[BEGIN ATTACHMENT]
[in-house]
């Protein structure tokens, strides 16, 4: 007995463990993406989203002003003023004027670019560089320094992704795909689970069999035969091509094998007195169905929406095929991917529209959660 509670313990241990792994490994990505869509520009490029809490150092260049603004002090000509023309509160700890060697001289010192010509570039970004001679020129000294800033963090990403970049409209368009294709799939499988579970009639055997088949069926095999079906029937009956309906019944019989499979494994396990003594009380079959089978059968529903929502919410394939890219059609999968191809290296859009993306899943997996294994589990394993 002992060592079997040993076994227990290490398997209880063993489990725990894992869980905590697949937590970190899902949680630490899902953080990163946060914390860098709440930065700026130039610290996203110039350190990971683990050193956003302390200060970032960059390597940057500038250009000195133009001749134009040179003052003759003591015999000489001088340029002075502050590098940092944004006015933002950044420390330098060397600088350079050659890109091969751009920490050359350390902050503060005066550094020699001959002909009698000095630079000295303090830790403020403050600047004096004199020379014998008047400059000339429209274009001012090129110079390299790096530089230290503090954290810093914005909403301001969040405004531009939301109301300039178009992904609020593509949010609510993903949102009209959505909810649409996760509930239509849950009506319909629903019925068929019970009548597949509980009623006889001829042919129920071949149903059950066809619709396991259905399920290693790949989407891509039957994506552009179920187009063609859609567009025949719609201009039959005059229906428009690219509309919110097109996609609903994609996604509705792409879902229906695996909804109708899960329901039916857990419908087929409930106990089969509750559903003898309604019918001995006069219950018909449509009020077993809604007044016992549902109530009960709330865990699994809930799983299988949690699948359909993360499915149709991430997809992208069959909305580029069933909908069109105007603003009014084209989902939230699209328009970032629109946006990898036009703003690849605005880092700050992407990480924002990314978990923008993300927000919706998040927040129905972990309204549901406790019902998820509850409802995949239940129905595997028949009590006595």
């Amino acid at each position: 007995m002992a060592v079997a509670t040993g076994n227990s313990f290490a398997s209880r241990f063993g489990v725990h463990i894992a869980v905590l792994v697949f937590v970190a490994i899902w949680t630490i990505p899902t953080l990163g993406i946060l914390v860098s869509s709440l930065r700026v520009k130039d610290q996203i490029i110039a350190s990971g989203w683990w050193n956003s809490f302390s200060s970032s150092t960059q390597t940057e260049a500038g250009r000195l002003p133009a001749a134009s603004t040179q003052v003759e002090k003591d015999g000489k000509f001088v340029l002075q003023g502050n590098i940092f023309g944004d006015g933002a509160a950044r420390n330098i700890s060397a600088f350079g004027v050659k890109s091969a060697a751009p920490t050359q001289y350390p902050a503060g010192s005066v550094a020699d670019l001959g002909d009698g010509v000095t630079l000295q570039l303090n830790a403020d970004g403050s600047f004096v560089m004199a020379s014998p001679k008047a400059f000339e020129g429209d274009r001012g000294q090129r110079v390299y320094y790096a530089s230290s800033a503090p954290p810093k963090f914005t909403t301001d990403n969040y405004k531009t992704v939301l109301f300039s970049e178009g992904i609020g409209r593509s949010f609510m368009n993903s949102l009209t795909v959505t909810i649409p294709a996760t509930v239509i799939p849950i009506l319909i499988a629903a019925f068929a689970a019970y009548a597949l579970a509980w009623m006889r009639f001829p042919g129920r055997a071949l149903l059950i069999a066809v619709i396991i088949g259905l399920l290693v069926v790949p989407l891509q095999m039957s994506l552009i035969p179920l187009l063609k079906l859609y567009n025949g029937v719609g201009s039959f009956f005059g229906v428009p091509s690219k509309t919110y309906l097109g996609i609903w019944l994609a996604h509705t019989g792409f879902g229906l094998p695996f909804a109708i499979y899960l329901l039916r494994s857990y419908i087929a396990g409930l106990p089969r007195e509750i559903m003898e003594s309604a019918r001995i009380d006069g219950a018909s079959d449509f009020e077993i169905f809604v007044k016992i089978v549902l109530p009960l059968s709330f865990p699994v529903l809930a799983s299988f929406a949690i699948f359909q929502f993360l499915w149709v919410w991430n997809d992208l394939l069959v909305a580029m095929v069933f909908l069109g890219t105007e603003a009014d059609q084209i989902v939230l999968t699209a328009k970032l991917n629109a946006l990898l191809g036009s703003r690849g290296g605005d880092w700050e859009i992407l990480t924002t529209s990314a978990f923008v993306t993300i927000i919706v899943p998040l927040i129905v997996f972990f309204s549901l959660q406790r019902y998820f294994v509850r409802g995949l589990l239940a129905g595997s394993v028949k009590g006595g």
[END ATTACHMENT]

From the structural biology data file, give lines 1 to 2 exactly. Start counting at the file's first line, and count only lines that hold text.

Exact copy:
[in-house]
């Protein structure tokens, strides 16, 4: 007995463990993406989203002003003023004027670019560089320094992704795909689970069999035969091509094998007195169905929406095929991917529209959660 509670313990241990792994490994990505869509520009490029809490150092260049603004002090000509023309509160700890060697001289010192010509570039970004001679020129000294800033963090990403970049409209368009294709799939499988579970009639055997088949069926095999079906029937009956309906019944019989499979494994396990003594009380079959089978059968529903929502919410394939890219059609999968191809290296859009993306899943997996294994589990394993 002992060592079997040993076994227990290490398997209880063993489990725990894992869980905590697949937590970190899902949680630490899902953080990163946060914390860098709440930065700026130039610290996203110039350190990971683990050193956003302390200060970032960059390597940057500038250009000195133009001749134009040179003052003759003591015999000489001088340029002075502050590098940092944004006015933002950044420390330098060397600088350079050659890109091969751009920490050359350390902050503060005066550094020699001959002909009698000095630079000295303090830790403020403050600047004096004199020379014998008047400059000339429209274009001012090129110079390299790096530089230290503090954290810093914005909403301001969040405004531009939301109301300039178009992904609020593509949010609510993903949102009209959505909810649409996760509930239509849950009506319909629903019925068929019970009548597949509980009623006889001829042919129920071949149903059950066809619709396991259905399920290693790949989407891509039957994506552009179920187009063609859609567009025949719609201009039959005059229906428009690219509309919110097109996609609903994609996604509705792409879902229906695996909804109708899960329901039916857990419908087929409930106990089969509750559903003898309604019918001995006069219950018909449509009020077993809604007044016992549902109530009960709330865990699994809930799983299988949690699948359909993360499915149709991430997809992208069959909305580029069933909908069109105007603003009014084209989902939230699209328009970032629109946006990898036009703003690849605005880092700050992407990480924002990314978990923008993300927000919706998040927040129905972990309204549901406790019902998820509850409802995949239940129905595997028949009590006595």